Asset fingerprinting is a clever way to force browsers to keep cached assets up-to-date. What happens is that Asset Pipeline looks at each asset and it develops an MD5 Hash for that asset. That is, it takes the entire contents of the asset and from that distills it down to a single string. And then it pins that string to the end of the file name. And it's called a fingerprint. The reason it does that is because the asset file is gonna be cached by the user's web browser. But whenever something about the file changes, the MD5 Hash will change, and that means that the file name will change.
And you'll give up all of those advantages that we just talked about with using Asset Pipeline. The way that Asset Pipeline knows which files to concatenate together is through the use of something called the manifest file. The manifest file contains directives telling Asset Pipeline which assets should be included and in what order. Asset Pipeline loads the files in the manifest, processes them if necessary, concatenates them into a single file, and then compresses that file into one. This creates a single smaller stylesheet, which can be cached by a user's browser, and which can contain styles from many parts of the site.
It's generally better to serve one file to the browser instead of many files. But at the same time, we have the ability to develop using many files. We can separate our CSS up into 20 different files if we want, and they'll all get compressed into one file to serve to the user. So there is an important distinction about the way that Asset Pipeline works with the development versus production. When we are in development, Asset Pipeline skips the concatenation, the compression and the fingerprinting and only does the file processing. If we're using SAS, CoffeeScript or ERB, those will still be interpreted.
But it won't do all the other steps. There are a couple of reasons why that's true. The main one being, that files are changing frequently during development, and so they need reprocessing but it's not worth spinning the extra energy on concatenating, compressing and fingerprinting. When we're in production, though, Asset Pipeline actually skips all of those steps, and it doesn't do any asset processing. That may be surprising, but the reason why is because Rails assumes that those assets have already been precompiled for it. And that's a necessary step when we're deploying using Asset Pipeline, is we have to actually create those files.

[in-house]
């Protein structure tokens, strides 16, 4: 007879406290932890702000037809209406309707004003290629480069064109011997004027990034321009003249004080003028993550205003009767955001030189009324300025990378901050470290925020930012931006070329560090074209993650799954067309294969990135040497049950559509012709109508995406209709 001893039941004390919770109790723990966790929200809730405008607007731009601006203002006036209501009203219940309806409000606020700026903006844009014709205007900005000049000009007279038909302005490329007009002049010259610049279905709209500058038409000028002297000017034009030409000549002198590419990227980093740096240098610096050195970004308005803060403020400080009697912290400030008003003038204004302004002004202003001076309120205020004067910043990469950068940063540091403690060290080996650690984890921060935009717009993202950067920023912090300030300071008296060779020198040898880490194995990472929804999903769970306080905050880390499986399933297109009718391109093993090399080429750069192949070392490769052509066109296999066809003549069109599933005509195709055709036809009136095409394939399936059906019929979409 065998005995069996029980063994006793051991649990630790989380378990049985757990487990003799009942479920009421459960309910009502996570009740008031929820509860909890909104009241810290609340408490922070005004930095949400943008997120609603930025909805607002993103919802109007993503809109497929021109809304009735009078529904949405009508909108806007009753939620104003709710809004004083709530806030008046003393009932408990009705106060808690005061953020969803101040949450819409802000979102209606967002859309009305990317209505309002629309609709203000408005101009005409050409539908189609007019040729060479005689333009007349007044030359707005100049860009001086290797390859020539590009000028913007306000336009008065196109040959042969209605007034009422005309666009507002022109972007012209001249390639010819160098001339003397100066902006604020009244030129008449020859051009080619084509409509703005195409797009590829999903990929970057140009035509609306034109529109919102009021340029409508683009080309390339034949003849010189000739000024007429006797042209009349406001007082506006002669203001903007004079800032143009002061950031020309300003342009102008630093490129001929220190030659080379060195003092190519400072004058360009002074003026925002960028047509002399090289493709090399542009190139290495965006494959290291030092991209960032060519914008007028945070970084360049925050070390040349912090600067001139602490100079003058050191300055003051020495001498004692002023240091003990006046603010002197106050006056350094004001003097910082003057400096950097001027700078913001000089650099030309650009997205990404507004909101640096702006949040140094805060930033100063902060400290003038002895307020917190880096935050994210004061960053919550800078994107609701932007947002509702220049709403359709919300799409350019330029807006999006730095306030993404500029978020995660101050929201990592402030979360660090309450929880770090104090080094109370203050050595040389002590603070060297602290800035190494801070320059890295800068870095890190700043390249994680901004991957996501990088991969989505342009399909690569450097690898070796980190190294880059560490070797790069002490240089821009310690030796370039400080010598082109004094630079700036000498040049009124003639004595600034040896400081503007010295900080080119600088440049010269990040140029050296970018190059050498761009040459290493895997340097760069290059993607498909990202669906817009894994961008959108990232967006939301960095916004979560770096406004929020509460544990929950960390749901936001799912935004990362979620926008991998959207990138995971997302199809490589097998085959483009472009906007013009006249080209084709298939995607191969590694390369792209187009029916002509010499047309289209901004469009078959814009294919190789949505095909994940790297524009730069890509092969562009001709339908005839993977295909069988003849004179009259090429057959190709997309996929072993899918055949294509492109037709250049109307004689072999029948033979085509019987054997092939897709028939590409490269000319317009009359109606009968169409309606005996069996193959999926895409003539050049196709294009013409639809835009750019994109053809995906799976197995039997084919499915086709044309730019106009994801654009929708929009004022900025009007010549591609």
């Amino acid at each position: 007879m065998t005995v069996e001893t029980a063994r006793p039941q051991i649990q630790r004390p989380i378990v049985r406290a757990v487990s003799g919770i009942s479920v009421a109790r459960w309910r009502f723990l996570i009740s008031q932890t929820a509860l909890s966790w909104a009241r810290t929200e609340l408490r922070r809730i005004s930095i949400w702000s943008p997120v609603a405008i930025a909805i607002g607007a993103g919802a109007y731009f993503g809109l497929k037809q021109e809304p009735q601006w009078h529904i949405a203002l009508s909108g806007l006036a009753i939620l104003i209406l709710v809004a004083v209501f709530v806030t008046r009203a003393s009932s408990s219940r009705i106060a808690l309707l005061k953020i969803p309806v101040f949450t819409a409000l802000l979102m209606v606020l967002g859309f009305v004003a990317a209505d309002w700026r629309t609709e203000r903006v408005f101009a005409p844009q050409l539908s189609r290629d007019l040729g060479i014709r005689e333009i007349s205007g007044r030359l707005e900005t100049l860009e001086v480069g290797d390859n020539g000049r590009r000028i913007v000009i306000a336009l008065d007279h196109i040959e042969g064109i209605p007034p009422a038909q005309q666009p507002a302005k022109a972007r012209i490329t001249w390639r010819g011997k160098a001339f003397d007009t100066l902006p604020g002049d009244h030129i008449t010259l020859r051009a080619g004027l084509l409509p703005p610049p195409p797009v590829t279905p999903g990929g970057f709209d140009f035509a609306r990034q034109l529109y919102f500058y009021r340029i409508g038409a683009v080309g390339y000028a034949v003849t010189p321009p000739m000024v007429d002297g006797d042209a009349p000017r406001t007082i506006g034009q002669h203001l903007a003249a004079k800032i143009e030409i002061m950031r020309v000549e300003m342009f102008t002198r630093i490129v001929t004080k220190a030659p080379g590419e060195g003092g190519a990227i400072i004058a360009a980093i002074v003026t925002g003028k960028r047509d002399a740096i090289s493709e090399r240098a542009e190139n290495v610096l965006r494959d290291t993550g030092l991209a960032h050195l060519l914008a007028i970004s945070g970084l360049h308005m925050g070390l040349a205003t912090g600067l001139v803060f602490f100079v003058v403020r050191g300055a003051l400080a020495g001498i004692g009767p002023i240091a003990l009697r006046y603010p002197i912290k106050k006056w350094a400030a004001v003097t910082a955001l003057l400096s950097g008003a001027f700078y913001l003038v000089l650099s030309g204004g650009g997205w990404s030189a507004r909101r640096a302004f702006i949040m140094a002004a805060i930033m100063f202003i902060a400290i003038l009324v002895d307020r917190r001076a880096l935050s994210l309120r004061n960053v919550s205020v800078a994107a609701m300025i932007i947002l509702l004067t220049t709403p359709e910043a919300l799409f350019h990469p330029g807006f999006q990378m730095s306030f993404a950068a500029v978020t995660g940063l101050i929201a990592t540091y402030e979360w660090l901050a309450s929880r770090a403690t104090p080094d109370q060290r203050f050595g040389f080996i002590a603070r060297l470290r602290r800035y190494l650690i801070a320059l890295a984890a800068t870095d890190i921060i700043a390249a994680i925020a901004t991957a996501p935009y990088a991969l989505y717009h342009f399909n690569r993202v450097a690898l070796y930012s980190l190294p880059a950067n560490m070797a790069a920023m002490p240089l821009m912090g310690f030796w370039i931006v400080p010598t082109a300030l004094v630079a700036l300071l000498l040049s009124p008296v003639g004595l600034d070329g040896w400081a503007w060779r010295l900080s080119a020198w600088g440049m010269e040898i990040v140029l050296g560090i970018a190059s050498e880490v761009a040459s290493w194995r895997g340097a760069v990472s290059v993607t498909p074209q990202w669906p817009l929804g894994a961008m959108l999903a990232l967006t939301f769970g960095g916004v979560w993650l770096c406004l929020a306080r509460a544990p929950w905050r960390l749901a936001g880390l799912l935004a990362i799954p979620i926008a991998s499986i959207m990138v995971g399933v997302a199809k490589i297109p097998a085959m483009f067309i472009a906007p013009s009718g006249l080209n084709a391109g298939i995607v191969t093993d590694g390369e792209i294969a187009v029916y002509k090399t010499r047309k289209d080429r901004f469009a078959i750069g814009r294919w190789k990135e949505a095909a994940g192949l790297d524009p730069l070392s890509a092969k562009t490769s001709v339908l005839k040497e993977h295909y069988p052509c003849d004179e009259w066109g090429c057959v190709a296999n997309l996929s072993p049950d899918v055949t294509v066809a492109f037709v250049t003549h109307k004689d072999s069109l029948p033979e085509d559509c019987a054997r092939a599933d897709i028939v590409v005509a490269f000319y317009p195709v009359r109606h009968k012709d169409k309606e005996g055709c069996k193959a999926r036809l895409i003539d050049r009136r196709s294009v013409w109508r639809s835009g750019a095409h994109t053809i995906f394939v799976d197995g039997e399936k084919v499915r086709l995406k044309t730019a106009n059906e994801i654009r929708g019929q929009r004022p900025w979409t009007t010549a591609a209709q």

We have to take the manifest file, and create those fingerprinted files for it. Those typically reside in public/assets. So this would be an example of how application dot css would be turned into public/assets/application with a fingerprint after it dot css. And then the gzipped version as well. So how do we do this precompilation? Well, you wanna make sure that your Rails environment is set to production, and then from the root of your Rails application, on the Command line, you could type: bundle exec rails assets colon precompile.
- Creating and configuring a new Ruby on Rails project
- Generating controllers and views
- Handling server requests
- Using different types of routes
- Rendering and viewing templates
- Generating migrations and models
- Creating, updating, and deleting records
- Finding records with queries
- Understanding relationship types
- Writing controllers for CRUD
- Working with layouts and helpers
- Managing application assets
- Building forms
- Validating data
- Authenticating users
Skill Level Beginner
MVC Frameworks for Building PHP Web Applicationswith Drew Falkman2h 39m Intermediate
Up and Running with Python and Djangowith Caleb Smith1h 11m Intermediate
RSpec Testing Framework with Rubywith Kevin Skoglund6h 13m Intermediate
1. What Is Ruby on Rails?
2. Get Started
3. Controllers, Views, and Dynamic Content
4. Databases and Migrations
5. Models and ActiveRecord
7. CRUD, REST, and Resourceful Routes
8. Controllers and CRUD
9. Layouts, Partials, and View Helpers
12. Data Validation
13. Controller Features
14. User Authentication
15. Improve the Simple CMS
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